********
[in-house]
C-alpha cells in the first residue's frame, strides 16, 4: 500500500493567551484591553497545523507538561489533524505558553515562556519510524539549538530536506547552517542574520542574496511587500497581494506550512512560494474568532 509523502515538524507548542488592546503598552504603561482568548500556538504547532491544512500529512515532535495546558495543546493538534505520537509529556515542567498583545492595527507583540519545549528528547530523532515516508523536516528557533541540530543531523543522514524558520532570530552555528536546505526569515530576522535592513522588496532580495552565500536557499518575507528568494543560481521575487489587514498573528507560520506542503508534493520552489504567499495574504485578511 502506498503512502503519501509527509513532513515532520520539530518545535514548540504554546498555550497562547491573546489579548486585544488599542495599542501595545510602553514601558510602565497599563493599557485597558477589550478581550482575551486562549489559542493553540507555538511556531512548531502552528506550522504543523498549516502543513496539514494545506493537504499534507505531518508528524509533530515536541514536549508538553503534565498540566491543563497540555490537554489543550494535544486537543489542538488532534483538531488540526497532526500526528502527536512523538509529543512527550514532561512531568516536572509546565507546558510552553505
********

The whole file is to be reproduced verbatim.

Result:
[in-house]
C-alpha cells in the first residue's frame, strides 16, 4: 500500500493567551484591553497545523507538561489533524505558553515562556519510524539549538530536506547552517542574520542574496511587500497581494506550512512560494474568532 509523502515538524507548542488592546503598552504603561482568548500556538504547532491544512500529512515532535495546558495543546493538534505520537509529556515542567498583545492595527507583540519545549528528547530523532515516508523536516528557533541540530543531523543522514524558520532570530552555528536546505526569515530576522535592513522588496532580495552565500536557499518575507528568494543560481521575487489587514498573528507560520506542503508534493520552489504567499495574504485578511 502506498503512502503519501509527509513532513515532520520539530518545535514548540504554546498555550497562547491573546489579548486585544488599542495599542501595545510602553514601558510602565497599563493599557485597558477589550478581550482575551486562549489559542493553540507555538511556531512548531502552528506550522504543523498549516502543513496539514494545506493537504499534507505531518508528524509533530515536541514536549508538553503534565498540566491543563497540555490537554489543550494535544486537543489542538488532534483538531488540526497532526500526528502527536512523538509529543512527550514532561512531568516536572509546565507546558510552553505